Mohajala, aka: Mōhajāla, Mohajāla, Moha-jala; 3 Definition(s)

Introduction

Mohajala means something in Hinduism, Sanskrit, Marathi. If you want to know the exact meaning, history, etymology or English translation of this term then check out the descriptions on this page. Add your comment or reference to a book if you want to contribute to this summary article.

Languages of India and abroad

Marathi-English dictionary

Mohajala in Marathi glossary... « previous · [M] · next »

mōhajāla (मोहजाल).—n (S) The snare of the world; the fascination or fetters of one's family, friends, property, and other illusory objects.

Source: DDSA: The Molesworth Marathi and English Dictionary

mōhajāla (मोहजाल).—n-pāśa m The snare of the world.

Source: DDSA: The Aryabhusan school dictionary, Marathi-English
context information

Marathi is an Indo-European language having over 70 million native speakers people in (predominantly) Maharashtra India. Marathi, like many other Indo-Aryan languages, evolved from early forms of Prakrit, which itself is a subset of Sanskrit, one of the most ancient languages of the world.

Discover the meaning of mohajala in the context of Marathi from relevant books on Exotic India

Sanskrit-English dictionary

Mohajala in Sanskrit glossary... « previous · [M] · next »

Mohajāla (मोहजाल).—mundane fascination.

Derivable forms: mohajālam (मोहजालम्).

Mohajāla is a Sanskrit compound consisting of the terms moha and jāla (जाल).

Source: DDSA: The practical Sanskrit-English dictionary
context information

Sanskrit, also spelled संस्कृतम् (saṃskṛtam), is an ancient language of India commonly seen as the grandmother of the Indo-European language family. Closely allied with Prakrit and Pali, Sanskrit is more exhaustive in both grammar and terms and has the most extensive collection of literature in the world, greatly surpassing its sister-languages Greek and Latin.

Discover the meaning of mohajala in the context of Sanskrit from relevant books on Exotic India

Relevant definitions

Search found 618 related definition(s) that might help you understand this better. Below you will find the 15 most relevant articles:

Moha
Moha (मोह) refers to “delusion”: a composed state of mind which does not permit scope for discr...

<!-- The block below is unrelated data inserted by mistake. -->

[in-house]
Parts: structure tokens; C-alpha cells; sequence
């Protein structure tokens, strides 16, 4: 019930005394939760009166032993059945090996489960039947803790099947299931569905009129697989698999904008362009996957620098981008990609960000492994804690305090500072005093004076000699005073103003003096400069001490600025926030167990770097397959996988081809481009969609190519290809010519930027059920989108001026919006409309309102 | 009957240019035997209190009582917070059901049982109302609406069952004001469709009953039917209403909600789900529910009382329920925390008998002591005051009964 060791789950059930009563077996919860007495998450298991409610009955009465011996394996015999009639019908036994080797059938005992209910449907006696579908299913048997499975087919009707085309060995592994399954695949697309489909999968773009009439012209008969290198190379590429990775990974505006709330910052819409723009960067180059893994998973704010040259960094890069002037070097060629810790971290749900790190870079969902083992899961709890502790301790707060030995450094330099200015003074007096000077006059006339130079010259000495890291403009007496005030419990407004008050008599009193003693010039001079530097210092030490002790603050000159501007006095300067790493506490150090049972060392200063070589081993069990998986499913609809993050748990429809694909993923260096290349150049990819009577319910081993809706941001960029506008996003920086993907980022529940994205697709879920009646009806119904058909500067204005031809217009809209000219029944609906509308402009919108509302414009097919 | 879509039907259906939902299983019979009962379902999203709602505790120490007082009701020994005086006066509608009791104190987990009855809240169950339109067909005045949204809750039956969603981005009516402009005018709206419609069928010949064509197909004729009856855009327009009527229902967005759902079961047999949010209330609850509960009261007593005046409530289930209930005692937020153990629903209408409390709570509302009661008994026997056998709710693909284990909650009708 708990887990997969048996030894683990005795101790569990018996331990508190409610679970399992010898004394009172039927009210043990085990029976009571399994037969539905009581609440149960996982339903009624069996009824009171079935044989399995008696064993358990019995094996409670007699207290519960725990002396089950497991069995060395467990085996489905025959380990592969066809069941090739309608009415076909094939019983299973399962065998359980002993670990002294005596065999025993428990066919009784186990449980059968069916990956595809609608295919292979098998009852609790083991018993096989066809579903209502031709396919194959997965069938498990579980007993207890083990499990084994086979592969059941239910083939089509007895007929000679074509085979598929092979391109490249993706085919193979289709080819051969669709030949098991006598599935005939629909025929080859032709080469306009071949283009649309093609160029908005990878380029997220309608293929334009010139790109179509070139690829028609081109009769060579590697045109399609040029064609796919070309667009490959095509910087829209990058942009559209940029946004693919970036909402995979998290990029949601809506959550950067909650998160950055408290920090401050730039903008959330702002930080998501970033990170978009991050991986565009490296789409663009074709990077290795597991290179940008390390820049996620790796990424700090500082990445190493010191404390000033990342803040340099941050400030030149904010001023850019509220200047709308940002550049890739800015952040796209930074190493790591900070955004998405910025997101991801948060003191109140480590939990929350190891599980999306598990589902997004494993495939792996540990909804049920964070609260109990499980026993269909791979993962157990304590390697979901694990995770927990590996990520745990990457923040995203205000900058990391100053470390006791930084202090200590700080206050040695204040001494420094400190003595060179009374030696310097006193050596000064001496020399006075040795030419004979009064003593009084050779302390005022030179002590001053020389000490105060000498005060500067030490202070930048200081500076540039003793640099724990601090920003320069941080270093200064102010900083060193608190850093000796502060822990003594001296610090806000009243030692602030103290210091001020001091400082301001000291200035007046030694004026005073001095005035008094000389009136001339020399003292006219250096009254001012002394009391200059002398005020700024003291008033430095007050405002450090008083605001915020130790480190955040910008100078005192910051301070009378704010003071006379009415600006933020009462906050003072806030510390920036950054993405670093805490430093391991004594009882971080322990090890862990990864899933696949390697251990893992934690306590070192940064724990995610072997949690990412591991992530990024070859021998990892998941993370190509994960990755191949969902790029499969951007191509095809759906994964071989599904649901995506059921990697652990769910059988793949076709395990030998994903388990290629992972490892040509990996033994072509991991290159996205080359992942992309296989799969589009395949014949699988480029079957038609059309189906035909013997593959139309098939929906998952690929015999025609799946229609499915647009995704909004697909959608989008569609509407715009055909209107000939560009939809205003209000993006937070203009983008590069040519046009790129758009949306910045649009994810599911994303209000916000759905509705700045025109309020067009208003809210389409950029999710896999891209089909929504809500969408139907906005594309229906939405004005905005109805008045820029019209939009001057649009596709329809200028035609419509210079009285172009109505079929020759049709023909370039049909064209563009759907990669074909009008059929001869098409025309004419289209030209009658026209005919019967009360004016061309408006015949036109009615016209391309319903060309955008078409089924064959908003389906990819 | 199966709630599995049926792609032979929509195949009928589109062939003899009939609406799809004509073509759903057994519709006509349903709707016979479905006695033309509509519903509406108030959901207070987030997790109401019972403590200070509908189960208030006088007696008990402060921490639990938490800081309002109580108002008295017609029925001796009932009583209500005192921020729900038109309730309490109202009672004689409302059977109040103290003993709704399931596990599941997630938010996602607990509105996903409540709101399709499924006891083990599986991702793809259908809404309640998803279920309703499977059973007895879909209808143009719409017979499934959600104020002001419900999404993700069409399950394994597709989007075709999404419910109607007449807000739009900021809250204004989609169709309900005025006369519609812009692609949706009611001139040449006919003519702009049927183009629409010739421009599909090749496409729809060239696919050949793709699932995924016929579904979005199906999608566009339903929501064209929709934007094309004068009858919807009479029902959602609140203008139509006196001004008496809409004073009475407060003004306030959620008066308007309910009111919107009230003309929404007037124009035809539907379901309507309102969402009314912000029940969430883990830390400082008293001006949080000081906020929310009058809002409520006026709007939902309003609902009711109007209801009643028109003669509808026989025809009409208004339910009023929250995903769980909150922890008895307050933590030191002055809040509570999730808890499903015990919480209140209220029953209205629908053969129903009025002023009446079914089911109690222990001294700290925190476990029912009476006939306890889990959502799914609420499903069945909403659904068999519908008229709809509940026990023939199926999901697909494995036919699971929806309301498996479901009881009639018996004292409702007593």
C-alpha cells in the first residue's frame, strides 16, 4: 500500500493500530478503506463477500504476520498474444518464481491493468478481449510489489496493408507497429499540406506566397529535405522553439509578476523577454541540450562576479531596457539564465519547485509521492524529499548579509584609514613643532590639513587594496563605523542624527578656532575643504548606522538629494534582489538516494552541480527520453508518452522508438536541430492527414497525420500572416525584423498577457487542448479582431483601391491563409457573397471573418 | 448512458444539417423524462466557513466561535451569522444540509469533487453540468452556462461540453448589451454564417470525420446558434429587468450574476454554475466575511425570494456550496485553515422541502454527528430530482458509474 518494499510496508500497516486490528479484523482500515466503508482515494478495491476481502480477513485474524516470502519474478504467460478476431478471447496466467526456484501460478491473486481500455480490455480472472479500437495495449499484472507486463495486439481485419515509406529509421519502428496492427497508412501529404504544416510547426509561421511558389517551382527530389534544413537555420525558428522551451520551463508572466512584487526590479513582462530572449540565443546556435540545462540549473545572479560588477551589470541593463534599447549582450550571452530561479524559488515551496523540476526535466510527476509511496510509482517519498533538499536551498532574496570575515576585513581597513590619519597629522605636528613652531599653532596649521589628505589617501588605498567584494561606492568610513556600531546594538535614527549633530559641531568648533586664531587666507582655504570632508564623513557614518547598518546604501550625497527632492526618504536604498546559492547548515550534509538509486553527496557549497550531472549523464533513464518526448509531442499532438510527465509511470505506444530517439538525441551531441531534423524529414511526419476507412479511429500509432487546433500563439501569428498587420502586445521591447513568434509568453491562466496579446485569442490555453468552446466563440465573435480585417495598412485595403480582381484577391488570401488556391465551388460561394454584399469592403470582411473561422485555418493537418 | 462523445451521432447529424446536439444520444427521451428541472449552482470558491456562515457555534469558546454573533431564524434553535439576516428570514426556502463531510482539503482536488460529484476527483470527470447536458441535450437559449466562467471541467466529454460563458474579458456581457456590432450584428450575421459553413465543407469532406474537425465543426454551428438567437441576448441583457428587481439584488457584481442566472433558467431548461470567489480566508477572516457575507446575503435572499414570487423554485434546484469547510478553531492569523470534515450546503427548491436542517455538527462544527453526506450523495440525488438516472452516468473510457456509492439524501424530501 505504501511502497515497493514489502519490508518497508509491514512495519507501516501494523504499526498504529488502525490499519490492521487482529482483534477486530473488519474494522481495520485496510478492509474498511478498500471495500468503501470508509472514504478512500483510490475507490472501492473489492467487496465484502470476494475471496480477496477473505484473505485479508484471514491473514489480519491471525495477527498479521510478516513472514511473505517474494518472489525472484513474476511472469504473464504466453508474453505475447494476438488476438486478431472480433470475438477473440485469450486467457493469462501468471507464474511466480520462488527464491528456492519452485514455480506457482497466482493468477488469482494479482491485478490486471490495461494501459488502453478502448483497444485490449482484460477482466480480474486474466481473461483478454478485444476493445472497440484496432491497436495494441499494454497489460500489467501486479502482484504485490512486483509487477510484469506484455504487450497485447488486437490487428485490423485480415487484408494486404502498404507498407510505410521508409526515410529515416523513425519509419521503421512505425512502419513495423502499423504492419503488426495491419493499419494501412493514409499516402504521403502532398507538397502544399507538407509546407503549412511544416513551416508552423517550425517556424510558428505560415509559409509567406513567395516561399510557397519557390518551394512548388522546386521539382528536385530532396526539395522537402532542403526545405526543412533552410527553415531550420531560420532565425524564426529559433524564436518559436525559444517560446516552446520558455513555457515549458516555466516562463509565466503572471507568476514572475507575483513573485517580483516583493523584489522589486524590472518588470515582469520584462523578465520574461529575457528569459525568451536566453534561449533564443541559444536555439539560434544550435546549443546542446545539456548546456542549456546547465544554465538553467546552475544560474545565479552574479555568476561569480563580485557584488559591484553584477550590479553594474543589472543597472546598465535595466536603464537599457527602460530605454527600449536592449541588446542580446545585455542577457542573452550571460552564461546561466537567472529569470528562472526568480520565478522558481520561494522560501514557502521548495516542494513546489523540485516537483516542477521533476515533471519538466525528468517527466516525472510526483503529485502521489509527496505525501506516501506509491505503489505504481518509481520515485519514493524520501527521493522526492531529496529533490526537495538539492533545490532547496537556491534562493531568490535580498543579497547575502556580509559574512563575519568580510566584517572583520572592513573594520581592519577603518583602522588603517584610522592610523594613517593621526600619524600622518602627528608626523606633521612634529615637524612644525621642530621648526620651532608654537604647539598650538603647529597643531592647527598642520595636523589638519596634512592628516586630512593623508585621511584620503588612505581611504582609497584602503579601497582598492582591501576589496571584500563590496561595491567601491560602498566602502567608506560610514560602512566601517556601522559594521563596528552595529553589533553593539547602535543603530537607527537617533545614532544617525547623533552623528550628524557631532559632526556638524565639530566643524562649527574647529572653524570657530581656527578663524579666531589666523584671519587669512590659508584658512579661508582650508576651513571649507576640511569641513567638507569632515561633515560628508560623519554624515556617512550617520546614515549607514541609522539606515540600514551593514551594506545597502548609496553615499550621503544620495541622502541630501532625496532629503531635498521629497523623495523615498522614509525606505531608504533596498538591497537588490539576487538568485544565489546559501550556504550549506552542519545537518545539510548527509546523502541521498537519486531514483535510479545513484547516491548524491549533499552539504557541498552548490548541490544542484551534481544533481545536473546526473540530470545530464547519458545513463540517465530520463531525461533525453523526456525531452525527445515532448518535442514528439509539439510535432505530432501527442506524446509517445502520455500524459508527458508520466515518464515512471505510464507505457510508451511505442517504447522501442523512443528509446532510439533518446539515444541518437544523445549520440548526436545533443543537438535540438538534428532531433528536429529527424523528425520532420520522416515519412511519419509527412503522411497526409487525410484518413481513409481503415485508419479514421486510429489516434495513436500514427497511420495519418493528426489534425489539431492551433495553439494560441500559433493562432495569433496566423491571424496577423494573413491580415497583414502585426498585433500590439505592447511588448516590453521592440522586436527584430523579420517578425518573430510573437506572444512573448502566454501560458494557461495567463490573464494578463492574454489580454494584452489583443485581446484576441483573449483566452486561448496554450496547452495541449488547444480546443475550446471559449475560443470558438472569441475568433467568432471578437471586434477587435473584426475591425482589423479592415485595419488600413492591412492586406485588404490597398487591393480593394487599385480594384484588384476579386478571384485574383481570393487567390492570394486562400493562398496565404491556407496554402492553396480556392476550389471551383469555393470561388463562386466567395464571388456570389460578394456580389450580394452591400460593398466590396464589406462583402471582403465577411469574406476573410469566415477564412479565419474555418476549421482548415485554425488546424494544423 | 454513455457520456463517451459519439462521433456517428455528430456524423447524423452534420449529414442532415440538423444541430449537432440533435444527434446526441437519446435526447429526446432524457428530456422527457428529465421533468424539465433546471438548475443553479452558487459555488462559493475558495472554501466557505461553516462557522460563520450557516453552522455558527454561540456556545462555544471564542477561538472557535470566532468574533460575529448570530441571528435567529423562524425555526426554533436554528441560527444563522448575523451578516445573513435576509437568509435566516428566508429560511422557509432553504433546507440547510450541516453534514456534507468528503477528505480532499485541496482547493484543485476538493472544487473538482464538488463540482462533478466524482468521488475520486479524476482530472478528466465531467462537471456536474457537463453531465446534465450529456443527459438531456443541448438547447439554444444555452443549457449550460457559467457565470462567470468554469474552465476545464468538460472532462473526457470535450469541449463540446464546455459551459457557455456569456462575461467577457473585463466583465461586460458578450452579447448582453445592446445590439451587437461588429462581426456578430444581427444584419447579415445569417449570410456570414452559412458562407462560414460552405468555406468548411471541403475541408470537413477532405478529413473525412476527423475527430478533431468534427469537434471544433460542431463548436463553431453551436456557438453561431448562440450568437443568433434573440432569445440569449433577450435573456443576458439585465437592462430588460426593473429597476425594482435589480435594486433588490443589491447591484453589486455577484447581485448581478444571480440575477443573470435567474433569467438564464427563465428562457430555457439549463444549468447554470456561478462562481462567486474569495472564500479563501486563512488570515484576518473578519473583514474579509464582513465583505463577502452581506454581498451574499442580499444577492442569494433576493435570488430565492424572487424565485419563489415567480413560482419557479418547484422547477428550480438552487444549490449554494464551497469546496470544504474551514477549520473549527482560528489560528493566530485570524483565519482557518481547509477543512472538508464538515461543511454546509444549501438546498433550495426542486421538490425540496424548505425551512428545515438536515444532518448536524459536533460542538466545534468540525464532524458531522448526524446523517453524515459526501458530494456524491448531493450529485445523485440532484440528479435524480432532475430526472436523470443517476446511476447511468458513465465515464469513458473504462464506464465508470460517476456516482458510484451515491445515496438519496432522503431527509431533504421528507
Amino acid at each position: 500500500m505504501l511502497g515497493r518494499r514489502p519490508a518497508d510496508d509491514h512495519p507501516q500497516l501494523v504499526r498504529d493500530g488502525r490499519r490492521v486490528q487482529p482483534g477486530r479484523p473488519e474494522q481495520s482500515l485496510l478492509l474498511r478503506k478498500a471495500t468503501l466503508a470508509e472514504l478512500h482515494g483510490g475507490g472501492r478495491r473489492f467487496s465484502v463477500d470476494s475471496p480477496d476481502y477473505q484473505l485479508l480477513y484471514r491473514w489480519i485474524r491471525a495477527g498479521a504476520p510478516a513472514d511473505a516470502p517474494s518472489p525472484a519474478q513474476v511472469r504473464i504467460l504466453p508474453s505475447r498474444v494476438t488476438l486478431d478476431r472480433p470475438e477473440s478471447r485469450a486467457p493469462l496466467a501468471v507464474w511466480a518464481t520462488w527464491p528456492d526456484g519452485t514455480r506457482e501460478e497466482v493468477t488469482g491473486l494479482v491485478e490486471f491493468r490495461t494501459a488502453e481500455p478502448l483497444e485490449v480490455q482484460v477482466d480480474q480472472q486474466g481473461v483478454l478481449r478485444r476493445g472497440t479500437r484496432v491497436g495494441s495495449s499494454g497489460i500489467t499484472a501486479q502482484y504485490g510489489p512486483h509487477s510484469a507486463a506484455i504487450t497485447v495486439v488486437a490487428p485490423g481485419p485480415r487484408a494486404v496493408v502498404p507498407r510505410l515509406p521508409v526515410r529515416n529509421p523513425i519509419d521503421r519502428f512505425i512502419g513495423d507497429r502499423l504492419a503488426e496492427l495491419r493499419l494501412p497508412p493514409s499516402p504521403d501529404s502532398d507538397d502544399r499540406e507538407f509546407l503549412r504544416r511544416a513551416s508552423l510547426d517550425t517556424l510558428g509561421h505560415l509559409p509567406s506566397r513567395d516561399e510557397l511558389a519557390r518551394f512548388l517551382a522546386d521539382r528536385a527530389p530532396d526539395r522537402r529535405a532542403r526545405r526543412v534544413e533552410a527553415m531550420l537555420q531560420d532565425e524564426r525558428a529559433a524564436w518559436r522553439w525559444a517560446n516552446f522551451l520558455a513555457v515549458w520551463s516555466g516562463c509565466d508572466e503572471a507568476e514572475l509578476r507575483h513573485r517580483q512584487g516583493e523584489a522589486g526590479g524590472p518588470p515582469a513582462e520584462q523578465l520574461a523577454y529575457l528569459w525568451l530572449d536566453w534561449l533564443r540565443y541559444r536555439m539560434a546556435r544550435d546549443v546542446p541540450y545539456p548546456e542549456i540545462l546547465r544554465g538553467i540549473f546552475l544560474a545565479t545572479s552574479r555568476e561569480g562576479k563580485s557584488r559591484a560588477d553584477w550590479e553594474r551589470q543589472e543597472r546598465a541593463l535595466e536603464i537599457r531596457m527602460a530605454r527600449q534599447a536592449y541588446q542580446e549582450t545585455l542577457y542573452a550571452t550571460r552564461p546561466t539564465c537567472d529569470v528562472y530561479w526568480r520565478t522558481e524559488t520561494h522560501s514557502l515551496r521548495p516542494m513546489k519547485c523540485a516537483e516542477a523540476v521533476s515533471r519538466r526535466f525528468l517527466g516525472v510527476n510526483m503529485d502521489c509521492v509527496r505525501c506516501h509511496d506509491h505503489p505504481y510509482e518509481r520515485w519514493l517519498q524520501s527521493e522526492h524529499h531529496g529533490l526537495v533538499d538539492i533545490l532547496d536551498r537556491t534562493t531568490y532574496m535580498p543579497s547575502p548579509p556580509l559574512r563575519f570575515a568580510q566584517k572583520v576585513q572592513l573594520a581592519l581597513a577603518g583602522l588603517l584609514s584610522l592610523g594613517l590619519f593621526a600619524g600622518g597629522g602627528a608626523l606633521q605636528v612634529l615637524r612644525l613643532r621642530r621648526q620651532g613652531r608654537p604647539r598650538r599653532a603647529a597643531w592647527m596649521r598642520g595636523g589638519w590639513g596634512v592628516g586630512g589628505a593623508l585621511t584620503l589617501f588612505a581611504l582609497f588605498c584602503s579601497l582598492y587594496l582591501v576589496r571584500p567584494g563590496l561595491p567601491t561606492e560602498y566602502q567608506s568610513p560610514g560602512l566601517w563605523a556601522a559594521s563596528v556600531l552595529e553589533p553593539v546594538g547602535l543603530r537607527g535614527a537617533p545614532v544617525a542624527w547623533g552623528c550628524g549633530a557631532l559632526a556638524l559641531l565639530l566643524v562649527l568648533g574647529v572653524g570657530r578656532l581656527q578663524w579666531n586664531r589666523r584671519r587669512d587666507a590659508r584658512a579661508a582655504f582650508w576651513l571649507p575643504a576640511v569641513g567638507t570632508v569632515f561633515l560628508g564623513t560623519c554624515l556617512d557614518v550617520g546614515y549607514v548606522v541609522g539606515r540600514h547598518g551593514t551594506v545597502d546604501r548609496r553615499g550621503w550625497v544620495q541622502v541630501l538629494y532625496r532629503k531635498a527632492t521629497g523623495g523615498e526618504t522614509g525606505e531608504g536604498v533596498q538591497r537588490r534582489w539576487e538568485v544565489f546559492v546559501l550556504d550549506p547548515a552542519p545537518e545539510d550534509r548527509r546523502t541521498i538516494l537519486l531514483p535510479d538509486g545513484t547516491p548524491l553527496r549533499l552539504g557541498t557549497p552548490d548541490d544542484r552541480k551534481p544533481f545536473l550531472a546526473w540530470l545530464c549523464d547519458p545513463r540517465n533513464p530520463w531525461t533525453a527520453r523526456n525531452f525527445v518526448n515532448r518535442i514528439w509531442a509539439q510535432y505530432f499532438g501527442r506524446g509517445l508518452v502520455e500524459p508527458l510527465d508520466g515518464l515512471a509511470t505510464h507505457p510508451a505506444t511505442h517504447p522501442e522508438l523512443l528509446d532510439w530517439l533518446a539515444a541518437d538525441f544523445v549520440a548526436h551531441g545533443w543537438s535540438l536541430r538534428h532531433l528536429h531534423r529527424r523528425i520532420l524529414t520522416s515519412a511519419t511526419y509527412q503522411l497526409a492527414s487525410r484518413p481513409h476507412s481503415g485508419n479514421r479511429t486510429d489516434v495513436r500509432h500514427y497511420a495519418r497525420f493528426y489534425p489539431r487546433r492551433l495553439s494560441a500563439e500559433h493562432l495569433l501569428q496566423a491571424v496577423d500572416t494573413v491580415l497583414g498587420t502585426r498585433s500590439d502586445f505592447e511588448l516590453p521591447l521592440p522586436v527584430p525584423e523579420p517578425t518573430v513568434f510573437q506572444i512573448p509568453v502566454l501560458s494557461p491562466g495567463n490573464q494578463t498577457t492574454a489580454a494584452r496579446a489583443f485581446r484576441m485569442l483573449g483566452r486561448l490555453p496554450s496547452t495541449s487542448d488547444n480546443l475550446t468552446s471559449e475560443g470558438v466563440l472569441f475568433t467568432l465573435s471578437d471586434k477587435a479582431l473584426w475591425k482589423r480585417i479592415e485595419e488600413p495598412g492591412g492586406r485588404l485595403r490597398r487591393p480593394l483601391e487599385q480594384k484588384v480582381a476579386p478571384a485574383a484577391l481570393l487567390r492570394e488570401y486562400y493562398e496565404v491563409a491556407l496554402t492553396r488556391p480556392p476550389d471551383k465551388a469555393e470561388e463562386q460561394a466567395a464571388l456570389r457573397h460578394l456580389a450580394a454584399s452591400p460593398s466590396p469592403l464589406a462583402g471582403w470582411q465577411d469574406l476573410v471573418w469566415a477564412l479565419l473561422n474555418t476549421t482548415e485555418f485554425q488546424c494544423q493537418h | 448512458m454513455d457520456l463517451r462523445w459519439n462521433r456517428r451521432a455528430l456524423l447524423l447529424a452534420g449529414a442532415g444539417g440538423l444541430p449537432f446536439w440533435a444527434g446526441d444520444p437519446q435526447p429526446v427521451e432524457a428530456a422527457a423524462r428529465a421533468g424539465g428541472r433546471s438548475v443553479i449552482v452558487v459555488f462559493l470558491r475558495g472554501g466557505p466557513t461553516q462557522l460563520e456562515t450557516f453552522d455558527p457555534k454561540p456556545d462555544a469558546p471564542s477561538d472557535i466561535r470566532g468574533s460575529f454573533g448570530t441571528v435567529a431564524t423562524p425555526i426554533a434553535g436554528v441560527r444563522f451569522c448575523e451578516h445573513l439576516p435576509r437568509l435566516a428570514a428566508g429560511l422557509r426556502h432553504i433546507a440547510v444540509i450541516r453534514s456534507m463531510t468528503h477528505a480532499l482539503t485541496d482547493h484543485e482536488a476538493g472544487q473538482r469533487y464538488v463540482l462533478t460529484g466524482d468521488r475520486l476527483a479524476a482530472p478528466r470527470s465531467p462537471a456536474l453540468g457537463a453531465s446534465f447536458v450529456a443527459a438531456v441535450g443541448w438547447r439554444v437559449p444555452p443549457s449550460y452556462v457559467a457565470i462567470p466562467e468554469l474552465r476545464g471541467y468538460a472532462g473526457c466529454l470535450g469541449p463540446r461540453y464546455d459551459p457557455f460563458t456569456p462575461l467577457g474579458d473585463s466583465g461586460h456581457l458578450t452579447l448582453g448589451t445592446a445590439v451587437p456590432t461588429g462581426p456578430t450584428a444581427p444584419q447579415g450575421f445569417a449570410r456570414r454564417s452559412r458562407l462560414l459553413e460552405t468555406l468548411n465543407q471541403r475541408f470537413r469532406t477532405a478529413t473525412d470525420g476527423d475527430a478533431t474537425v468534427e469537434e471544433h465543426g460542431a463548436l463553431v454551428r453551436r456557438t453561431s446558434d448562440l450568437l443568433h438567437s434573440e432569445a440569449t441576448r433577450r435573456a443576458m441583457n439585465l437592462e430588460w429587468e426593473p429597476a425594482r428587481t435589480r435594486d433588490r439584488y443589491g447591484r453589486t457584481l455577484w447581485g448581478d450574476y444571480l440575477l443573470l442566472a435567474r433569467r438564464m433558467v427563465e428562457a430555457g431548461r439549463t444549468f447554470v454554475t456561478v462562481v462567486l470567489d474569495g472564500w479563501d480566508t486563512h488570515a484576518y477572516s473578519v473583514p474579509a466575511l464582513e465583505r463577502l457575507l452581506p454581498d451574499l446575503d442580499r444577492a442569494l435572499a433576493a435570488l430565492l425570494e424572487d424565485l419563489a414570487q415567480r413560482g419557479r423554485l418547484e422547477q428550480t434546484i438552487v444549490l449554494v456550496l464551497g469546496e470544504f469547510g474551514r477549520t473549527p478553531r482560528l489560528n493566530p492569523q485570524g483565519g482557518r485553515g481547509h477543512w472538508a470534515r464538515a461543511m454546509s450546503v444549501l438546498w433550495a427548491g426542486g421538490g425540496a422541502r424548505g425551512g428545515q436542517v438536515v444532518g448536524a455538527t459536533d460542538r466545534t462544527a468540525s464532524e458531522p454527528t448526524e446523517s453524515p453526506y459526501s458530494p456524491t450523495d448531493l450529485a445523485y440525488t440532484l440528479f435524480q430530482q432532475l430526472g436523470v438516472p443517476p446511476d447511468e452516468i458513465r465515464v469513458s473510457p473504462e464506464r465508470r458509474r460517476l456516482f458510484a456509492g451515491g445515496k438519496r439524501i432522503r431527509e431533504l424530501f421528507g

Jala
1) Jala (जल).—A deity of water. In Mahābhārata, Sabhā Parva, Chapter 11, Stanza 20 it is mentio...
Jaladhi
Jaladhi (जलधि).—The crocodile which is the conveyance of Varuṇa. It is mentioned in Vāmana Purā...
Indrajala
1) Indrajāla (इन्द्रजाल) is the name of an Āgama or Tantra mentioned in the Kakṣapuṭatantr...
Jalada
Jalada (जलद).—A mountain in Śāka island. The famous country known as Kumudottaravarṣa is near t...
Jaladhara
Jaladhāra (जलधार).—A mountain in Śākadvīpa (The island of Śāka). (Mahābhārata Bhīṣma Parva, Cha...
Jalaja
Jalaja (जलज) refers to the lotus and represents flowers (puṣpa) once commonly used in ancient K...
Jalasaya
Jalāśaya (जलाशय).—a. 1) resting or lying in water. 2) stupid, dull, apathetic. (-yaḥ) 1 a pond,...
Jaleshvara
Jaleśvara is one of the Brāhmaṇa donees mentioned in the “Asankhali plates of Narasiṃha II” (13...
Jalapraya
Jalaprāya (जलप्राय, “watery”) refers to one of the twelve types of lands mentioned in the Amara...
Mrigajala
Mṛgajala (मृगजल).—n. (-laṃ) Mirage.
Jalapada
Jālapāda (जालपाद) is the name of a great ascetic who, by means of treachery, became a Vidyādhar...
Jalacara
Jalacara (जलचर).—a. (also jalecara) aquatic. (-raḥ) 1 an aquatic animal. 2) a fish. 3) any kind...
Nirjala
Nirjala (निर्जल).—a. 1) waterless, desert, destitute of water. 2) not mixed with water. -laḥ a ...
Jalapralaya
Jalapralaya (जलप्रलय).—In all the Asiatic Purāṇas, reference to an ancient great flood, with sl...

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